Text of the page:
. The young man almost certainly was hand-picked by the king’s brother. Distracting him had been a tactical success—he had expressed himself more freely, and she was convinced that she now had a better chance of hearing the truth. She also knew that to refer directly to the matter in any way would be intolerable to Joret.

  Refreshment came. Not child’s fare, but the precious, expensive golden-green Sartoran steeped leaf that smelled like midsummer after a rain, served not in their flat Marlovan wooden bowls but in pale, gilt-edged porcelain imported all the way from Colend at the other end of the continent. It was a silent gesture, one that Joret immediately understood: the conversation now would be princess to future princess.

  Joret held her dish in both hands, emulating the Iofre, who never spilled, or slurped, or splashed. Sip, sip.

  The Iofre said, “I desire you to take my place and command tomorrow’s defense. Practice cannot begin too soon.”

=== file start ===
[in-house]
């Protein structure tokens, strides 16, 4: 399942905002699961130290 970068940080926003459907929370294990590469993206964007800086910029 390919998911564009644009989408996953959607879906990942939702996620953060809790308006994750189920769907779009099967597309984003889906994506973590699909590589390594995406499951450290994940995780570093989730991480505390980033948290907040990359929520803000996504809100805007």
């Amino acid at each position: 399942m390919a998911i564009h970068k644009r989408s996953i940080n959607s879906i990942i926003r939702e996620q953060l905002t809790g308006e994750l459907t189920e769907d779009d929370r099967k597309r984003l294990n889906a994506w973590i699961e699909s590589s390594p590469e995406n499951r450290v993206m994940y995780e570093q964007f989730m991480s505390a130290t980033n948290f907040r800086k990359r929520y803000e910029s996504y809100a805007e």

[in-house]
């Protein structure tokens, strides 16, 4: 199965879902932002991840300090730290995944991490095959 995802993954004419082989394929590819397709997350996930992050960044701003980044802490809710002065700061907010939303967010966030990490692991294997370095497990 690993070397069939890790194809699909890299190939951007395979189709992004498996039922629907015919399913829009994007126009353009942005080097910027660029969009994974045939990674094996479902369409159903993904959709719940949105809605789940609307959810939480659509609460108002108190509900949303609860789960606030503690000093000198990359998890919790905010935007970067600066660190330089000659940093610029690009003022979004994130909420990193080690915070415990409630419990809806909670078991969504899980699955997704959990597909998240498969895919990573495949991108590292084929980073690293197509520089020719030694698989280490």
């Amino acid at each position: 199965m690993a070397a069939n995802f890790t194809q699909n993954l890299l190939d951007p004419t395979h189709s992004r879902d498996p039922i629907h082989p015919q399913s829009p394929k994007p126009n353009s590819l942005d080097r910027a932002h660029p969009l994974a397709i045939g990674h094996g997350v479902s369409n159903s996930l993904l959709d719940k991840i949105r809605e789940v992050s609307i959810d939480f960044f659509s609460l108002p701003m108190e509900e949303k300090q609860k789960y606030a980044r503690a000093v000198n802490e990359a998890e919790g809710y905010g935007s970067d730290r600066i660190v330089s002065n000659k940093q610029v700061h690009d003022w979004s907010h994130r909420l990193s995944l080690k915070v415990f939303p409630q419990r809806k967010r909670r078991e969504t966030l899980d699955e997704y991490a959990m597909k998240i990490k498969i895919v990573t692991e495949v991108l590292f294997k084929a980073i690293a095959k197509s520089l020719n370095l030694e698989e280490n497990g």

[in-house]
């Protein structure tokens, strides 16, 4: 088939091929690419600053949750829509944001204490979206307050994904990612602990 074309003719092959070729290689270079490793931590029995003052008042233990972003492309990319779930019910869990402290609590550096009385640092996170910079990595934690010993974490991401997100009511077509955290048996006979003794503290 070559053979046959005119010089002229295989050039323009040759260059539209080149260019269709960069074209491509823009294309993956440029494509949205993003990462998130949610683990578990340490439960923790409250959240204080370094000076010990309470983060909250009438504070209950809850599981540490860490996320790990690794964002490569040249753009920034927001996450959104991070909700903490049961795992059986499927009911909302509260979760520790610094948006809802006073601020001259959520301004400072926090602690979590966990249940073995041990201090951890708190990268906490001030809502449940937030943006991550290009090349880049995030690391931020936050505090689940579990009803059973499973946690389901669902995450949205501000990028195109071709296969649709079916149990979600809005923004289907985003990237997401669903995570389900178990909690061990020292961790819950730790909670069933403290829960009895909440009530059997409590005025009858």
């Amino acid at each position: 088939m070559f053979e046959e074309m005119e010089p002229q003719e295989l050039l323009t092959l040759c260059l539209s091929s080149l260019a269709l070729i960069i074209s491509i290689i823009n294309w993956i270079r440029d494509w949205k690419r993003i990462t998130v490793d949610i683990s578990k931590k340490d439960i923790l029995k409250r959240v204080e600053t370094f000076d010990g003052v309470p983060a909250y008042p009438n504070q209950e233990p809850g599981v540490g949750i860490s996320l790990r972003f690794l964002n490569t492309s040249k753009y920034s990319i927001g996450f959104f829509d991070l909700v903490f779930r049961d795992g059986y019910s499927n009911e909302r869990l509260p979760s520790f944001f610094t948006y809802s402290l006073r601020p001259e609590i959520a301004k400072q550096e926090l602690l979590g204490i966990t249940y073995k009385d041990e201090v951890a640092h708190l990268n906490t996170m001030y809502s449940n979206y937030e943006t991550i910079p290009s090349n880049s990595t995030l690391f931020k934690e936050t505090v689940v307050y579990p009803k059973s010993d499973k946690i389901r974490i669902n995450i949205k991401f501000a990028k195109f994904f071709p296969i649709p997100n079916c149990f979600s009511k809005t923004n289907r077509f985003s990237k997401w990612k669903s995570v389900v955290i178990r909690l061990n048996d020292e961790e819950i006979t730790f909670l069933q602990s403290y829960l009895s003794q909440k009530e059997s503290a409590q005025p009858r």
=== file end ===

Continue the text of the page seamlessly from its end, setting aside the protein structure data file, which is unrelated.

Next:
Joret turned her palm up in agreement. Everyone in the castle knew the horrible story of Tenthen’s attack by pirates twenty-five years ago, when the Adaluin’s first wife—Joret’s aunt, for whom she’d been named—and the Adaluin’s brother Indevan-Randael had not been able to hold the castle. The fire marks were still to be seen here and there, and the story had shaped everyone’s lives.

  “Very well,” Joret said, both apprehensive and grateful, for she suspected that the Iofre was being kind, in her way, to make up for the rudeness of that fellow from the royal city.

  And so they talked about Joret’s study progress, switching between Old Sartoran and Iascan, then to Marlovan, when they came at last to the first House war game of spring.

  Joret finished her steeped leaf, saluted, and withdrew, her mind already dashing away into plans for that war game. How many were to attack the castle? Perhaps it would be one of the two flights of the Riders on home detachment, or a riding or two of the household, being given secret word right now by the former Riders’ captain who served as Randael, so they could get ready.